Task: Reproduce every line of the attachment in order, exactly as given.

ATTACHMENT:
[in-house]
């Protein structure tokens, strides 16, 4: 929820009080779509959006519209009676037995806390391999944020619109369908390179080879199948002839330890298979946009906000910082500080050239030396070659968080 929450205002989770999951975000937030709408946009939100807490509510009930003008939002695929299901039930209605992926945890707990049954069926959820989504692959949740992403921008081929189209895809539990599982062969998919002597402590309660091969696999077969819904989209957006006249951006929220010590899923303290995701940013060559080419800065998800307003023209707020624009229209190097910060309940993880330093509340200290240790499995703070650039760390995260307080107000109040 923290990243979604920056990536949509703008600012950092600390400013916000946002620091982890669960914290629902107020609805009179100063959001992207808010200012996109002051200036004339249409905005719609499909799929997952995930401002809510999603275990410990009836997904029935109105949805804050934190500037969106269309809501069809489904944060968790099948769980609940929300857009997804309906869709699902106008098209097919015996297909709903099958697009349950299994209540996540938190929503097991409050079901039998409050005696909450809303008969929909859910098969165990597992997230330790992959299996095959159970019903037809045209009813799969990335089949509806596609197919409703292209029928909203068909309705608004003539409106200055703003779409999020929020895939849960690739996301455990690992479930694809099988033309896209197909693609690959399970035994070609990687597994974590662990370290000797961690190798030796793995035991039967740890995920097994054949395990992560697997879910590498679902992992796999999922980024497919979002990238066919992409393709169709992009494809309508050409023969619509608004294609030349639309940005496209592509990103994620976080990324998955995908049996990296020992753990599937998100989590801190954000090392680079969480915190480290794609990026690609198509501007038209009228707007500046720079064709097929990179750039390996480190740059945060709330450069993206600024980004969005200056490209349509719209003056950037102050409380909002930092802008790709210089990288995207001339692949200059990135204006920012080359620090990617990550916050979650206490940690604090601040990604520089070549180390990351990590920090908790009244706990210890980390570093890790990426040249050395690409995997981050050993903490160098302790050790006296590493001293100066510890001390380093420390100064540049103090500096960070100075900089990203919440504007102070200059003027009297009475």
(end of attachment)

[in-house]
């Protein structure tokens, strides 16, 4: 929820009080779509959006519209009676037995806390391999944020619109369908390179080879199948002839330890298979946009906000910082500080050239030396070659968080 929450205002989770999951975000937030709408946009939100807490509510009930003008939002695929299901039930209605992926945890707990049954069926959820989504692959949740992403921008081929189209895809539990599982062969998919002597402590309660091969696999077969819904989209957006006249951006929220010590899923303290995701940013060559080419800065998800307003023209707020624009229209190097910060309940993880330093509340200290240790499995703070650039760390995260307080107000109040 923290990243979604920056990536949509703008600012950092600390400013916000946002620091982890669960914290629902107020609805009179100063959001992207808010200012996109002051200036004339249409905005719609499909799929997952995930401002809510999603275990410990009836997904029935109105949805804050934190500037969106269309809501069809489904944060968790099948769980609940929300857009997804309906869709699902106008098209097919015996297909709903099958697009349950299994209540996540938190929503097991409050079901039998409050005696909450809303008969929909859910098969165990597992997230330790992959299996095959159970019903037809045209009813799969990335089949509806596609197919409703292209029928909203068909309705608004003539409106200055703003779409999020929020895939849960690739996301455990690992479930694809099988033309896209197909693609690959399970035994070609990687597994974590662990370290000797961690190798030796793995035991039967740890995920097994054949395990992560697997879910590498679902992992796999999922980024497919979002990238066919992409393709169709992009494809309508050409023969619509608004294609030349639309940005496209592509990103994620976080990324998955995908049996990296020992753990599937998100989590801190954000090392680079969480915190480290794609990026690609198509501007038209009228707007500046720079064709097929990179750039390996480190740059945060709330450069993206600024980004969005200056490209349509719209003056950037102050409380909002930092802008790709210089990288995207001339692949200059990135204006920012080359620090990617990550916050979650206490940690604090601040990604520089070549180390990351990590920090908790009244706990210890980390570093890790990426040249050395690409995997981050050993903490160098302790050790006296590493001293100066510890001390380093420390100064540049103090500096960070100075900089990203919440504007102070200059003027009297009475």